Evergreen and Design

Evergreen and Design

Timeless, ageless, full of great notoriety, even after many years of initial success: this is what is meant by the word evergreen. But what magical ingredient makes a product evergreen? This comes as a result of its iconic being, which is highly capable of communicating and is far from the usual contexts. It’s one which cannot be inserted in a precise historical context. It’s always current, and in short, it surpasses time!

Everyone recognizes a bottle of Coca Cola, even without its label. The most famous drink in the world allows us to explain another feature: being appreciated by everyone without having to change your image. In the 1960s, Warhol himself, by painting his famous Coca Cola series, emphasized its democracy. There are many examples in our own country: one of them is the Vespa, the object of desire of every Italian in the 1950s, and still today, regardless of class. There are countless examples of Italian evergreen design: from the Arco Lamp by Castiglioni to the Lettera 22, as well as from the Sacco armchair to the Zanuso radio for Brionvega.

The winning sign

The role of design is precisely that of tracing those clean and decisive lines capable of conferring an emblematic character. Innovation and an extraordinary idea from ​​a designer can change the history of an object forever, bringing it to the Olympus of “timelessness” and giving it a sort of immortality. These splendid icons improve and sometimes change our lives, filling them with a beauty in which nothing is superfluous. By using a syntactic mastery of design, these products develop timeless formal relationships between signs, erasing what is not needed.

An iconic object is also able to create an affinity or a feeling of affection with the user. How much value can a faithful companion of a thousand adventures bring?

Being able to create something unmistakable translates into several tangible and intangible advantages for a company. The latter could even use the concept of being evergreen as a manifesto of its values ​​to differentiate itself from competitors. An example is the Smeg Bombino, a manifesto of iconicity (intangible value). Having such an extraordinary product at your disposal also guarantees tangible value: a constant flow of revenue, exploiting what is called a “cash cow” in financial terms. A current new philosophy, based on the concept of owning less but owning better, has given an incredible boost to second-hand or modern antiques markets. Unlike products that become obsolete after a very short period post-production, and which require a replacement to feel up-to-date (think: the run-up to the latest mobile phone model), an evergreen product is always at the forefront and always has value.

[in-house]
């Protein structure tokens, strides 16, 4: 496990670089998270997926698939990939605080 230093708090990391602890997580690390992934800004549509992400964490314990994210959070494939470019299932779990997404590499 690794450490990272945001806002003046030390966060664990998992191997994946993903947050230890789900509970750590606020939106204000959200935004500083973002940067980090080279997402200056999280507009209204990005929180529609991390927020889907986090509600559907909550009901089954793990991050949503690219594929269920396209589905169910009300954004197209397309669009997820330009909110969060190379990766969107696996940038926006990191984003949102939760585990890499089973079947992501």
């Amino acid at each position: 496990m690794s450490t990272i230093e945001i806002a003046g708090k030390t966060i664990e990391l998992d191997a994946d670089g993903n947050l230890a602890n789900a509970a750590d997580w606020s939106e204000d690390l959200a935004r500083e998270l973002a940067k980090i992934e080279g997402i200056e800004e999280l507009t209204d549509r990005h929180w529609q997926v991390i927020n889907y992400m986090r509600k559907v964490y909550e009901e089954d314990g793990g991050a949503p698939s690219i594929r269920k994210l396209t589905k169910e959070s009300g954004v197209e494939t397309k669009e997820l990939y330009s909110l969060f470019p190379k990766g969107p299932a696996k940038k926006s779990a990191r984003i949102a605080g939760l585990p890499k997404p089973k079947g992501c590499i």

Evergreen Economy

Vespa is still an excellent example, as it is often more fascinating and precious to own a historic one than a new one. Its charm goes hand-in-hand with the satisfaction of following its eventual restoration. In addition to DIY, there are shops specializing in repairing modern antiques. Our country, in fact, is rich in this extraordinary craftsmanship.

Evergreens have a high residual value, which is difficult to devalue over time, and which become real, so-called "investment" objects. In this particular feature, Vespa is considered the best ever. It is the vehicle with the greatest ability to maintain its value over time. The average residual value of vehicles analyzed after three years is around 55.7%, while for a Vespa it is 72%, with some versions, such as the Vespa Sprint 150, coming in close to 80%.

What will the evergreens of tomorrow be?

The value aspect of timeless products brings benefits not only on a personal level, but also to the environment and society. Sensitivity to the environmental impact is, in fact, always important, so much so that 56% of young families believe in reusing and declare themselves against waste. An iconic product fits perfectly into this context as an example of real value, one which always remains the same without requiring replacements.

An example is the fashion sector, which is responsible for 8% of global greenhouse gas emissions, second only to oil pollution. The most important brands are currently activating strategies to respond to this challenge. A giant like LVMH has introduced a blockchain that tracks the provenance of production materials to offer its customers transparent answers. Other brands, however, are trying to produce by using only fabrics with a low environmental impact, or are focusing on the recycling of production waste, such as Ermenegildo Zegna. Still in the field of fashion, we remember how an evergreen item of clothing remains in our wardrobe for years as an iconic piece, a source of pride and elegance as well as an example of true sustainability.

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